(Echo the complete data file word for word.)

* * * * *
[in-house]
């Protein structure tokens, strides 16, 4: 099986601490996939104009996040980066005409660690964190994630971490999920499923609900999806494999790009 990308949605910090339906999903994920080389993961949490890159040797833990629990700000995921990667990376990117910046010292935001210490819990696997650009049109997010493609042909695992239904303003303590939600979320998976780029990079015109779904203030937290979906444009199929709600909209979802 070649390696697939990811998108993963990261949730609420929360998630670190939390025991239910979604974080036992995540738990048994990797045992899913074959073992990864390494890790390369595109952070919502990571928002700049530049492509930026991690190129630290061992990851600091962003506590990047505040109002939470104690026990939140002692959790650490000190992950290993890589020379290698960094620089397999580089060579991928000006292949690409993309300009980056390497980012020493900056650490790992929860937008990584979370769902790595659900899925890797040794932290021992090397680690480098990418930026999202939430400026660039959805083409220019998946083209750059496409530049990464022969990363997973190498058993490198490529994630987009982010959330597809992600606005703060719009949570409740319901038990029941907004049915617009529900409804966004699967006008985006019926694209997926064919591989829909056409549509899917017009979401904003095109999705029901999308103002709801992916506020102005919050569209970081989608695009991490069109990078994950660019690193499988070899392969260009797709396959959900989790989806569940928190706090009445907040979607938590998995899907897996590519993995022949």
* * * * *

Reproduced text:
[in-house]
């Protein structure tokens, strides 16, 4: 099986601490996939104009996040980066005409660690964190994630971490999920499923609900999806494999790009 990308949605910090339906999903994920080389993961949490890159040797833990629990700000995921990667990376990117910046010292935001210490819990696997650009049109997010493609042909695992239904303003303590939600979320998976780029990079015109779904203030937290979906444009199929709600909209979802 070649390696697939990811998108993963990261949730609420929360998630670190939390025991239910979604974080036992995540738990048994990797045992899913074959073992990864390494890790390369595109952070919502990571928002700049530049492509930026991690190129630290061992990851600091962003506590990047505040109002939470104690026990939140002692959790650490000190992950290993890589020379290698960094620089397999580089060579991928000006292949690409993309300009980056390497980012020493900056650490790992929860937008990584979370769902790595659900899925890797040794932290021992090397680690480098990418930026999202939430400026660039959805083409220019998946083209750059496409530049990464022969990363997973190498058993490198490529994630987009982010959330597809992600606005703060719009949570409740319901038990029941907004049915617009529900409804966004699967006008985006019926694209997926064919591989829909056409549509899917017009979401904003095109999705029901999308103002709801992916506020102005919050569209970081989608695009991490069109990078994950660019690193499988070899392969260009797709396959959900989790989806569940928190706090009445907040979607938590998995899907897996590519993995022949």